Catholic Church, Catechism of the Catholic Church, 2nd Ed. (Washington, DC: United States Catholic Conference, 2000), 594–595.

That brings us to scrutinizing our concerns with charity. Are we prepared to consider the possibility that a bishop isn’t acting out of bad will jut because his way of handling things isn’t the same as ours, and that we might think differently if we had his information? Sometimes the answer is no. Sometimes there is no alternative interpretation possible. But when we reach that level (and remember our obligation to seek the truth requires us to ask whether our assumptions are true) then we have to correct with love. That is often neglected. How many people who rightly recognize that the Church is not a democracy, become quite “democratic” in dishing out abuse to the clergy they dislike? How many people actually consider St. Thomas Aquinas’ words:

I answer that, A subject is not competent to administer to his prelate the correction which is an act of justice through the coercive nature of punishment: but the fraternal correction which is an act of charity is within the competency of everyone in respect of any person towards whom he is bound by charity, provided there be something in that person which requires correction.


Now an act which proceeds from a habit or power extends to whatever is contained under the object of that power or habit: thus vision extends to all things comprised in the object of sight. Since, however, a virtuous act needs to be moderated by due circumstances, it follows that when a subject corrects his prelate, he ought to do so in a becoming manner, not with impudence and harshness, but with gentleness and respect. Hence the Apostle says (1 Tim. 5:1): An ancient man rebuke not, but entreat him as a father. Wherefore Dionysius finds fault with the monk Demophilus (Ep. viii.), for rebuking a priest with insolence, by striking and turning him out of the church.


Reply Obj. 1. It would seem that a subject touches his prelate inordinately when he upbraids him with insolence, as also when he speaks ill of him: and this is signified by God’s condemnation of those who touched the mount and the ark. (Summa Theologica STh., II-II q.33 a.4 resp.–ad 1)


 Thomas Aquinas, Summa Theologica, trans. Fathers of the English Dominican Province (London: Burns Oates & Washbourne).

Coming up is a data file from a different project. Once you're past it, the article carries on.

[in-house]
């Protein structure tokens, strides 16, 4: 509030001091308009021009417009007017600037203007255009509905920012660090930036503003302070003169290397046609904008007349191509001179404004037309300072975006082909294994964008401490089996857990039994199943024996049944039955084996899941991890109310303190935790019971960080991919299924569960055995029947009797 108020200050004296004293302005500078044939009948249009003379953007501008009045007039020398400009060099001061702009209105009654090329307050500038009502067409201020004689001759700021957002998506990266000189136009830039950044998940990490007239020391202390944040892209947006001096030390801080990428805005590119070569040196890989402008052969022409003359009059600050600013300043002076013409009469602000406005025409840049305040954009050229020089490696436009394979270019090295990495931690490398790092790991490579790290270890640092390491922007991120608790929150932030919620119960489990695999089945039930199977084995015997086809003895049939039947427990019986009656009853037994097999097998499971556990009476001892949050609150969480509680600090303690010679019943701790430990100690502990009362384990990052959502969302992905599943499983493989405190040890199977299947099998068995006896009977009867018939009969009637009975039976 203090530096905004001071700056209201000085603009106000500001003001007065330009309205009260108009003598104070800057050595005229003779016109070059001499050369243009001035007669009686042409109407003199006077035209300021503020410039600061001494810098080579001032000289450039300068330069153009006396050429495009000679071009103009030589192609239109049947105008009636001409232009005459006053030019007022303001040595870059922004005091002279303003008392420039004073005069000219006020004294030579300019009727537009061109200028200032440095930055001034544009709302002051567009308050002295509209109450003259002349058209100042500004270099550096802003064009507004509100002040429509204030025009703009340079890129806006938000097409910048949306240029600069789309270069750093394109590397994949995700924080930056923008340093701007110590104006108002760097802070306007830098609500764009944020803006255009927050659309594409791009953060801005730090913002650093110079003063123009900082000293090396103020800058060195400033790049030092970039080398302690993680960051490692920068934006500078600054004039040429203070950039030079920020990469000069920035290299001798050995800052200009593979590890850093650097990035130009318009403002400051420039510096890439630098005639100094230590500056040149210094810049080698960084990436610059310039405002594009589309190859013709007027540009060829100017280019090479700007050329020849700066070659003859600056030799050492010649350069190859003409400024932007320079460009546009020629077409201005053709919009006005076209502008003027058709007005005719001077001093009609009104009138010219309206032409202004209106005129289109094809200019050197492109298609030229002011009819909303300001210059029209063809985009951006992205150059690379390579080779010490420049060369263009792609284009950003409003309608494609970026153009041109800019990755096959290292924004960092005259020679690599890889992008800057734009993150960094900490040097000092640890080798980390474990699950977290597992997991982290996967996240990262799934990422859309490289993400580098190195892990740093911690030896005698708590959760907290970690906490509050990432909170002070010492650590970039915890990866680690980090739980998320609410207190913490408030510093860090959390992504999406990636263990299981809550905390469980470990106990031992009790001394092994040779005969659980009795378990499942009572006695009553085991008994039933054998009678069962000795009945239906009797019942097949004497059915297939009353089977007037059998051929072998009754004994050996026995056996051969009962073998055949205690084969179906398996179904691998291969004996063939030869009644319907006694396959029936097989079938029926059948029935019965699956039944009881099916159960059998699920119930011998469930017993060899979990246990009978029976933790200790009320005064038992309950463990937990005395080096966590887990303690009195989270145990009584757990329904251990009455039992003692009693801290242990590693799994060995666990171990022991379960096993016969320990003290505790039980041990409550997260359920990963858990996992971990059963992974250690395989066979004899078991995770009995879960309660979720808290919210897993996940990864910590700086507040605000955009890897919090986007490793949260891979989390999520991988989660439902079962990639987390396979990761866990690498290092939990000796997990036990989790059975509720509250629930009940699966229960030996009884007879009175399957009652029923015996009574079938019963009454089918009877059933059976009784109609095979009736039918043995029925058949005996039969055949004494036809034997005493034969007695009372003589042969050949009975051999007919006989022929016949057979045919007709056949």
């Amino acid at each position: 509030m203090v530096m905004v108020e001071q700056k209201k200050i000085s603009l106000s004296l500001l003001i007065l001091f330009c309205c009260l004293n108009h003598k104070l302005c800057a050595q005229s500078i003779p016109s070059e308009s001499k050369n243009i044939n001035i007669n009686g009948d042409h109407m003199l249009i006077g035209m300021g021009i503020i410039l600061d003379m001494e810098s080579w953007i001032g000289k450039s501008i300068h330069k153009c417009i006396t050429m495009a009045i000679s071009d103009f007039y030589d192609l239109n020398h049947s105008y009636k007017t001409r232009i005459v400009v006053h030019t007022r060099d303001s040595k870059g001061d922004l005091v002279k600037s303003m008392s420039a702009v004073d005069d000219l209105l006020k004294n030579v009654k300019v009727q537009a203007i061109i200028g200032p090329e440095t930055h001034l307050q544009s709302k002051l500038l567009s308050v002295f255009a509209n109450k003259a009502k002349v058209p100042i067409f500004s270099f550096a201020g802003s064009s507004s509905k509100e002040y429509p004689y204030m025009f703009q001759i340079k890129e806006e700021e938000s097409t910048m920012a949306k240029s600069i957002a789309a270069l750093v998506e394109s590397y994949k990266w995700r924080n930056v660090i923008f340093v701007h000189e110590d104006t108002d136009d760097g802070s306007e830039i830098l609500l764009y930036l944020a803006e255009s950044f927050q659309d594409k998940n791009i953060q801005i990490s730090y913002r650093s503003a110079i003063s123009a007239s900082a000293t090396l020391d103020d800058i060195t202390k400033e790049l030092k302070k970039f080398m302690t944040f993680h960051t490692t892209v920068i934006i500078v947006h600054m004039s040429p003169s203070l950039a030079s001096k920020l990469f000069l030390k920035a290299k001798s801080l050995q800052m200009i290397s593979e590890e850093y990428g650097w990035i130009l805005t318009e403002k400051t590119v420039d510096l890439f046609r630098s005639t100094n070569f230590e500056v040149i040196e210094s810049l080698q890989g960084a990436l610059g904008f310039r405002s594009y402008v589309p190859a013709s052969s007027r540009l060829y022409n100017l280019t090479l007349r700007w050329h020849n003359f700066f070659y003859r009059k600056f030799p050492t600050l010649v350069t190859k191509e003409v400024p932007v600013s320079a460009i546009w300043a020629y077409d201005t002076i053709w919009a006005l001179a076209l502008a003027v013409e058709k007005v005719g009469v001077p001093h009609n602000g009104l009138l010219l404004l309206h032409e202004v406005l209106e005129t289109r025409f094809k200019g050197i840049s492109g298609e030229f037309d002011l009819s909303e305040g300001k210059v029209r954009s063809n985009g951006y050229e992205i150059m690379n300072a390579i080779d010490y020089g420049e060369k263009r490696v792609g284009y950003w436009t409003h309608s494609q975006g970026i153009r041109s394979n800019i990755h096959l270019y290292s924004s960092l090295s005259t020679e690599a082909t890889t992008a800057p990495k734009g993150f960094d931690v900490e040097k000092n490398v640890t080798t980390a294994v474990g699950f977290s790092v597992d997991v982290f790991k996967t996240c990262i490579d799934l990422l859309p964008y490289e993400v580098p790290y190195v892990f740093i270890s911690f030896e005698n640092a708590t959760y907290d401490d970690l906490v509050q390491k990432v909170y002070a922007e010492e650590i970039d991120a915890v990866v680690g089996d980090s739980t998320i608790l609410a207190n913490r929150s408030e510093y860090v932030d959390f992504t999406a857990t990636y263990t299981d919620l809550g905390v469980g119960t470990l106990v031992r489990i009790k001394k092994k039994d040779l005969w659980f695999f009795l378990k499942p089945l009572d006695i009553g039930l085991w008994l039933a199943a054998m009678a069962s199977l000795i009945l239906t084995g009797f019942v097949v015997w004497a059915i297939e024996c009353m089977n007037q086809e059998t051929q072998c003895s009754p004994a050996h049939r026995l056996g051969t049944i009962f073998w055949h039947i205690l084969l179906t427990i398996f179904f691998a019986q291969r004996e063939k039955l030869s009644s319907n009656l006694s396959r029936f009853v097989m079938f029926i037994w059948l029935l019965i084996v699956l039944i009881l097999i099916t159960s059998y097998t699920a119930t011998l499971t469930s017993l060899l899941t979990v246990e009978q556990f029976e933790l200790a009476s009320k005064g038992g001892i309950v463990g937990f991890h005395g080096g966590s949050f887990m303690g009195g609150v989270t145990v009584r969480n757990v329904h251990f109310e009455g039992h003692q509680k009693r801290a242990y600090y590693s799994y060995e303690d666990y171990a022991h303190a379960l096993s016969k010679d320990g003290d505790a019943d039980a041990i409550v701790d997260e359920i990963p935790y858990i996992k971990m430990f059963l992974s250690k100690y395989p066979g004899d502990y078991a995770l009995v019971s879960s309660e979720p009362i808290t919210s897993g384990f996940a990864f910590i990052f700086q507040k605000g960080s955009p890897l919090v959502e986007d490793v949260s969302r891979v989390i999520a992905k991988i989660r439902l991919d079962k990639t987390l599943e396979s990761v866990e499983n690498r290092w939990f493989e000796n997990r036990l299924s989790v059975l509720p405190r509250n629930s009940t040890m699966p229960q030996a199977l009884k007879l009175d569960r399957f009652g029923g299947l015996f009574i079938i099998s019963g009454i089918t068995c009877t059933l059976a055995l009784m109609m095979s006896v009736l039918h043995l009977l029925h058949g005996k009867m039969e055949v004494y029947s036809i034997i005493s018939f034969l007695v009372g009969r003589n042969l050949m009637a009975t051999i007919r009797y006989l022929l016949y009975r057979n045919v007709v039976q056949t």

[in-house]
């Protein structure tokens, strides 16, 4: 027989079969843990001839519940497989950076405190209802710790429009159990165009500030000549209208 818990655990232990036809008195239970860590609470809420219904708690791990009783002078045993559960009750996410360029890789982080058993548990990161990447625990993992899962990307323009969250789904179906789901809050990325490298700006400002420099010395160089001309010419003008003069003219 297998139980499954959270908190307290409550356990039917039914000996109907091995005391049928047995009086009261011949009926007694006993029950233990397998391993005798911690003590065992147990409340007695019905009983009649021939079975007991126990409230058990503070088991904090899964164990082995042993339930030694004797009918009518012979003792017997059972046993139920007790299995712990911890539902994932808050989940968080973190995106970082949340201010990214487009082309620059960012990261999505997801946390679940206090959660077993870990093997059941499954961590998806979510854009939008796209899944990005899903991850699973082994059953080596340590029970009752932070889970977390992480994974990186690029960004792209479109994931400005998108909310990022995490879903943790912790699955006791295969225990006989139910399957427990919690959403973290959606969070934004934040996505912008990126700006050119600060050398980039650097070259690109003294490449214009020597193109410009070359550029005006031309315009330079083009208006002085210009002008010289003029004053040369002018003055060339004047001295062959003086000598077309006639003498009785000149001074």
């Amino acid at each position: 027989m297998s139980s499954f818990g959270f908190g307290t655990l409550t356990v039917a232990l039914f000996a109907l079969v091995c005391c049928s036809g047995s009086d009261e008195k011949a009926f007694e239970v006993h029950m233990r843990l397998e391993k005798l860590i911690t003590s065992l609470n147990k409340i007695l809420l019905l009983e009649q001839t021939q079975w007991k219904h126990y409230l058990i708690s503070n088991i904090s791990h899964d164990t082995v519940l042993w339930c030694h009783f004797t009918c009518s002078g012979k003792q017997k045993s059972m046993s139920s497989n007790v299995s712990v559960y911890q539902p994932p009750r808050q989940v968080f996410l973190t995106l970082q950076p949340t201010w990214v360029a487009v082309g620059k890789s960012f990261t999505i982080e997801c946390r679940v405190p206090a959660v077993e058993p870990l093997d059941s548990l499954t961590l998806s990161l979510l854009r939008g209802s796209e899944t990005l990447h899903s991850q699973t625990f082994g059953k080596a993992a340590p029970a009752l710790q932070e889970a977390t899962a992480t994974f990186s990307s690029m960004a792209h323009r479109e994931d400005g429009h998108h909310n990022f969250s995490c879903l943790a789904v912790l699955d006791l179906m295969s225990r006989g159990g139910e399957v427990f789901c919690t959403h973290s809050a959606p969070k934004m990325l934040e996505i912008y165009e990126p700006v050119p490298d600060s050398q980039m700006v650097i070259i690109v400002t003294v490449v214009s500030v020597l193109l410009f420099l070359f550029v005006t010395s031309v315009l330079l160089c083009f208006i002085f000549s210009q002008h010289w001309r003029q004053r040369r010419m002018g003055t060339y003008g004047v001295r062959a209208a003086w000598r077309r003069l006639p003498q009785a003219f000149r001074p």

With all seriousness, where is this gentleness and respect? People are willing to insult a bishop or even the Pope with what St. Thomas Aquinas calls “Impudence and harshness,” never seeking to discover whether there might be misinterpretation by one’s personal reading or by the source one gets their information from.

That’s ultimately the problem. Whether it is a conservative Catholic who disagrees with the Pope, a liberal who disagrees with the bishop, (or, recently, the academic who wants to get Ross Douthat fired from his position), we find one of three problems:

  1. The attack lacks truth
  2. The attack lacks charity
  3. The attack lacks both truth and charity.

Whenever we feel the need to write about a problem with the Church, or a leader of the Church, we have the obligation to seek the truth, to be charitable in how we interact with those we disagree with and make sure we do respect those in authority when expressing our concerns. Otherwise, our behavior is not praiseworthy, but shameful. This is something we all need to practice—I’m sure some of my readers are looking at what I’ve written and are rolling their eyes over my own blind spots in this area. Yes, I have to work on this too."So let us show love and respect for the Pope and bishops when we are troubled with the behavior of some, and let us show love and respect for our fellow Catholics with whom we disagree with. Let us make sure that we seek out the truth and not merely the views of our preferred news sites. Let us show charity, and not disdain for those we disagree with.

Otherwise, we may find that the measure we used will be used against us (Matthew 7:2)